Fantasiestücke for Violin and Piano, Op.33
Friedrich Gernsheim (1839-1916) is a composer whose music was held in the highest regard by his colleagues and critics during his lifetime. Brahms and Max Bruch to name but two. Gernsheim, somewhat of a piano and violin virtuoso as a child, was eventually educated at the famous Leipzig Conservatory where he studied piano with Ignaz Moscheles and violin with Ferdinand David. After graduating, he continued his studies in Paris, getting to know Saint Saëns, Lalo, Liszt and Rossini. Despite his admiration for France and the French, he returned to Germany and during the course of his life, he held academic and conducting positions in Cologne, Rotterdam and finally Berlin.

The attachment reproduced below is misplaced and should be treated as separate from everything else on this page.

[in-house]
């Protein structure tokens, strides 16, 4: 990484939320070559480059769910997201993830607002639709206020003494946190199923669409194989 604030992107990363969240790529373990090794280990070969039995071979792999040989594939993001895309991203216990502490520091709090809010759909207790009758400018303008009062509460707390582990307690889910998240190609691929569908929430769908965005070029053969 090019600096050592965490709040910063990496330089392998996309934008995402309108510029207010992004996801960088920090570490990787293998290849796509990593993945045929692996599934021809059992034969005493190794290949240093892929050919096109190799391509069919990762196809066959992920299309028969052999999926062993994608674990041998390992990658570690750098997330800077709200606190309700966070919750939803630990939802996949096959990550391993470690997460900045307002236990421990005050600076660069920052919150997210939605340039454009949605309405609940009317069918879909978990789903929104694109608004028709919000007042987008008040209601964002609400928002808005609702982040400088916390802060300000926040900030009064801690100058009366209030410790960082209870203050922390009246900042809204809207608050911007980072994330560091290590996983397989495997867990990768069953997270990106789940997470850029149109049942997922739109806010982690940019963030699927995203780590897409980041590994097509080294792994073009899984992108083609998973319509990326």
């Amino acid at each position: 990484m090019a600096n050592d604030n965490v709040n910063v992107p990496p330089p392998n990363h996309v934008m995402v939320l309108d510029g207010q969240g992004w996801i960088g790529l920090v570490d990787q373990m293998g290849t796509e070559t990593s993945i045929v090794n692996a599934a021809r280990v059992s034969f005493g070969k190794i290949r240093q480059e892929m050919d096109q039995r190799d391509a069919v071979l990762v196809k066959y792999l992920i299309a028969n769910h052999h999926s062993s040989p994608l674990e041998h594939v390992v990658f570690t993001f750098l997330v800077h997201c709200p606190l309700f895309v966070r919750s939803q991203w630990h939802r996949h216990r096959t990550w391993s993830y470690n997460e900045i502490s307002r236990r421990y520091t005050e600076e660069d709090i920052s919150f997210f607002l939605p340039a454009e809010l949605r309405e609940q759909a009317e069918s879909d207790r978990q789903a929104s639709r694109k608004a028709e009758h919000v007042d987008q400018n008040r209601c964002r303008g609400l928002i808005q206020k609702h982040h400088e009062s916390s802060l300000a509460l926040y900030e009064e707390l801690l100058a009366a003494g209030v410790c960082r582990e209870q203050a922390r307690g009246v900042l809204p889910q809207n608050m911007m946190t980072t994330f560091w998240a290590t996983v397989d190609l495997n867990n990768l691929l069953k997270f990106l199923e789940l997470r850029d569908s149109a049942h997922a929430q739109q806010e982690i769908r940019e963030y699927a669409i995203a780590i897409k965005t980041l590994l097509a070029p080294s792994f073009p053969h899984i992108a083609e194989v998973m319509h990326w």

The Fantasiestücke dates from 1876. It was published in two versions, one for violin and orchestra and one for violin and piano. Gernsheim is said to have performed both parts, though not, of course, at the same time. Along with his Op.38 Introduction and Allegro, the Fantasiestücke was a trial run before he undertook writing a full-fledged violin concerto. Unlike the former, however, the Fantasiestück, while having certain demanding passages for the violin, is entirely slow, lyrical and highly romantic, an Andante sostenuto.
Unavailable for many years we are pleased to reintroduce an excellent recital work.